“What is truth?”
That was Pilate’s question to Jesus, after Jesus told him that he had come into the world “to testify to the truth.” The question was a good one, but Pilate didn’t wait for the answer. Probably it was less of a genuine question and more of a cynical—possibly bitter?—statement of the shifting realities of political life and Pilate’s role in it. This was a man who had given up on the idea of firm principles. He had seen how changeable the crowds could be, and how precarious his position and power were. He could not afford to care about what was really, foundationally, true—he could only respond to the immediate situation in front of him and try to make the best of it for himself. Or so he thought.
What is truth? The question is just as relevant today as it was 2,000 years ago. People are still people, and crowds still change their minds just as quickly, if not more so. Today’s heroes are tomorrow’s villains, last month’s reason for widespread anger is already forgotten, and some of the things you can be cancelled for saying today are the same things that politicians had to say to get elected a decade ago. What is truth? Whatever it is, it seems to move quickly. It seems hard to keep up with.
The dictionary defines “truth” as “that which is true or in accordance with fact or reality.” This sounds objective, impartial, immovable. And most people still use it that way, at least sometimes. But there are also times when objective truth can become objectionable. What happens when reality includes objective limits to our subjective choices? What if we can’t make our lives, or our nations, or our world, or the people around us, or even our own bodies, everything that we wish them to be? What if we can’t make God what we wish him to be?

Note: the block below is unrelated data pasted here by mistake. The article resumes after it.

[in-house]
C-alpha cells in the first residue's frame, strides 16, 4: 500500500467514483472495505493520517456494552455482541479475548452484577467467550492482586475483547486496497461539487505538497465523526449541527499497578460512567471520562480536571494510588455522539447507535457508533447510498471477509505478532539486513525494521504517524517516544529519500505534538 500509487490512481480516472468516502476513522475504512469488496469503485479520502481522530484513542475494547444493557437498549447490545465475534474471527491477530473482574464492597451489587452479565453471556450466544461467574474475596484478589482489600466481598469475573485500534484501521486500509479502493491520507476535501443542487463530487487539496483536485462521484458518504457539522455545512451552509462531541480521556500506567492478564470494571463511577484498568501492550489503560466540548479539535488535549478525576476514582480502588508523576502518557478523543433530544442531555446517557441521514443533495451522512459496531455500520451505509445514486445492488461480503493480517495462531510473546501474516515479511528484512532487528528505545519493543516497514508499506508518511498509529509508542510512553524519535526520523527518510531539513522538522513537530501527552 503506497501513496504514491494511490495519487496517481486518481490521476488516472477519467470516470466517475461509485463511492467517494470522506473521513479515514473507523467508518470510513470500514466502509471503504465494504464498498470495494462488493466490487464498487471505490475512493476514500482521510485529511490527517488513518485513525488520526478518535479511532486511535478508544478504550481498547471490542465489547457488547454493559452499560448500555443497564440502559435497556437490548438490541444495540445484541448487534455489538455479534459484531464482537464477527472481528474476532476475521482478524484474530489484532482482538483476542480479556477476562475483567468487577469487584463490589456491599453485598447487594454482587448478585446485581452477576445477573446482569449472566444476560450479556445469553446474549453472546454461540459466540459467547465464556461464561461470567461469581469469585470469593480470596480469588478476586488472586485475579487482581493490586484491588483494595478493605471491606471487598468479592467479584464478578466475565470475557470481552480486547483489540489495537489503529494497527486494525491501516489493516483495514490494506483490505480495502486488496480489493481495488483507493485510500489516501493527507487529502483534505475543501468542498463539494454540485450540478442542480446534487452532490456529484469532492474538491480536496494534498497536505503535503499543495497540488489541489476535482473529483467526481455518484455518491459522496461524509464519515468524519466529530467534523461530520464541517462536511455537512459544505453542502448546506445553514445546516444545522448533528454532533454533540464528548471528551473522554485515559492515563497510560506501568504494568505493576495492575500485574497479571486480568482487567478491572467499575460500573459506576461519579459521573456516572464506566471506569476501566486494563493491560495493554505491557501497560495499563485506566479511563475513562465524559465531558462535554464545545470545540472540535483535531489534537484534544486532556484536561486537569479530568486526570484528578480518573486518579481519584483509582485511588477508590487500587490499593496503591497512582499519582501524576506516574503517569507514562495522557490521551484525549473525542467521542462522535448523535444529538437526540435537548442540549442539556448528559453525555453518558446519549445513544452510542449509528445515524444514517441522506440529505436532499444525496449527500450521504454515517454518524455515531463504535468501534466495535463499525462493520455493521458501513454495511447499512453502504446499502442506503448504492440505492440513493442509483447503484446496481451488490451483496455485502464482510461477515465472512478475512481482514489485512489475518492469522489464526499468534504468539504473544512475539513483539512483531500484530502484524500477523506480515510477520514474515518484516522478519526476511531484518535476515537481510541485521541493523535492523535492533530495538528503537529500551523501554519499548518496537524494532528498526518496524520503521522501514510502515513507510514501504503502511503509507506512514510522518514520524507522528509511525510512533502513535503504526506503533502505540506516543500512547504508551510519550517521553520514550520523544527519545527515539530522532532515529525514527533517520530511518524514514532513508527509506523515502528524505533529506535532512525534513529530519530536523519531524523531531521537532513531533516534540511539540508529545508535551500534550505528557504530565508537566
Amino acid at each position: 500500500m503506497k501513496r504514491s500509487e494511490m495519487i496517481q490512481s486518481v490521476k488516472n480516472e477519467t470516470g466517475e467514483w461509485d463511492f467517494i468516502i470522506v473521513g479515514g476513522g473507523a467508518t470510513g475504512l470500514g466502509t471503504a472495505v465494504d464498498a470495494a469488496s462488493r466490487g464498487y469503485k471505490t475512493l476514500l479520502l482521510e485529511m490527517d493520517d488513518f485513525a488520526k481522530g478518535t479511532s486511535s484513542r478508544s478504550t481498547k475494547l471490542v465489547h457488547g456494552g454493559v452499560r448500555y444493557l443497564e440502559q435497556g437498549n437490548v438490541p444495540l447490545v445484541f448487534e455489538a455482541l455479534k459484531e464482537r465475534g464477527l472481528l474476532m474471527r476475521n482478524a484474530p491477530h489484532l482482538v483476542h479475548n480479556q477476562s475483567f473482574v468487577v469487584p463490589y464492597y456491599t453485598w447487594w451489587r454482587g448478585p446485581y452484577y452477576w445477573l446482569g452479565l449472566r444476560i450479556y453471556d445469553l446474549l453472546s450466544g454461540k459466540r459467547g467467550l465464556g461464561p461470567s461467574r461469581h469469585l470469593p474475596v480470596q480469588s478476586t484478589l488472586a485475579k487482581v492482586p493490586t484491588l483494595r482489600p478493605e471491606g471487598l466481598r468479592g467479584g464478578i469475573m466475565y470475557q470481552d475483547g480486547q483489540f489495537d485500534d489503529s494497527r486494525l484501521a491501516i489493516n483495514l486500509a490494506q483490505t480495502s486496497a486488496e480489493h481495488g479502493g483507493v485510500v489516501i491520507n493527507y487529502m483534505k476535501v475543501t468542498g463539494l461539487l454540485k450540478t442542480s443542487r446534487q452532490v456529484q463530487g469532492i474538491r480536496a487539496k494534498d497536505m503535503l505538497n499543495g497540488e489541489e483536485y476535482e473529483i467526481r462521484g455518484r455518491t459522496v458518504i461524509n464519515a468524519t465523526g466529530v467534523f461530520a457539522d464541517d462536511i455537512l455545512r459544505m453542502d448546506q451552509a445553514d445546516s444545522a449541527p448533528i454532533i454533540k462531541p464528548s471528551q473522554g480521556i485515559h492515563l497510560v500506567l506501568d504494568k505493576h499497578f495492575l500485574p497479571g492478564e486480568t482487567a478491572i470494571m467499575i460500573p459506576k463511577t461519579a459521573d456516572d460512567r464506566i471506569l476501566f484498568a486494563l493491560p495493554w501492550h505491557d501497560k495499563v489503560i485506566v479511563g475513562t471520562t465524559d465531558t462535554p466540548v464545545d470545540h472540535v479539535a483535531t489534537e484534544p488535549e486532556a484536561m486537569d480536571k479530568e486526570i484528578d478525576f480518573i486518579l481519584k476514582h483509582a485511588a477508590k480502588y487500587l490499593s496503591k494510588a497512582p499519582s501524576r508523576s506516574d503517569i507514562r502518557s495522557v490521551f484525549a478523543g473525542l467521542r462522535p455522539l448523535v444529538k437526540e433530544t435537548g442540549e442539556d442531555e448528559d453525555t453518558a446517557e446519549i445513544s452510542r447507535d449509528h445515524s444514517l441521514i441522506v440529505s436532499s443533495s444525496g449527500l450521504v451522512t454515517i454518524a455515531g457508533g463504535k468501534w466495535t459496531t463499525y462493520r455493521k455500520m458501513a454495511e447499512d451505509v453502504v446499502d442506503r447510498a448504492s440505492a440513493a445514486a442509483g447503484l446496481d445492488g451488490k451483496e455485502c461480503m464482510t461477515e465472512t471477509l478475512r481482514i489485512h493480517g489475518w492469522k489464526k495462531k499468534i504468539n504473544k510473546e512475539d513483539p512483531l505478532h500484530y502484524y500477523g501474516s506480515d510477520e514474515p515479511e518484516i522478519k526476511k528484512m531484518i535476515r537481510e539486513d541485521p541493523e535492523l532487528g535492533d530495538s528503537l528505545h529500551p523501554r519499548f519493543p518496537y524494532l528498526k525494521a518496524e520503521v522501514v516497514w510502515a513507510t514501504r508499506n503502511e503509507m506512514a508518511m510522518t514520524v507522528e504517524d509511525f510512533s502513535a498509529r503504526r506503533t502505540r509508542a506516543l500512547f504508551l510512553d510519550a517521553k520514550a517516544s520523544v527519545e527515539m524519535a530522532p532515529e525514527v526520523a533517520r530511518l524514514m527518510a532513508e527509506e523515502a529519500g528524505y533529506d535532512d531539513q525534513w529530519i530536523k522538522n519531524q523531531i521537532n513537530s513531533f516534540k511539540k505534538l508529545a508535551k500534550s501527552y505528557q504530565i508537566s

When the truth became an obstacle to what he wanted, Pilate abandoned it and made his own way. The truth could not be tolerated, so it was ignored. Killed. And he is not alone: there is far more encouragement today to live and declare “my” truth than to discover “the” truth about myself. And the same applies to God: does anyone actually want to know what God is really like? Or are we more interested in making him fit into our ideas of what he ought to be?
When our current politicians and news sources adjust the facts to suit themselves (like Pilate before them), we cry foul. Fake news is a real problem, because it is fake. It is untrue, unaligned with the real facts of the real world. We hate fake news because we know that the truth about the world is not subjective.
But then—what if the truth about God is also not subjective? What if it is greater and more satisfying and awe-inspiring than we could imagine? And what if the truth about us is not subjective, either? What if it is richer and better than any personal truth we could manufacture for ourselves?
What if the man who said “I am the way, the truth, and the life” really is, himself, the foundation of truth? What if he meant it when he said that “the truth will set you free”?
What is truth? The question is a good one.
What if we waited for the answer?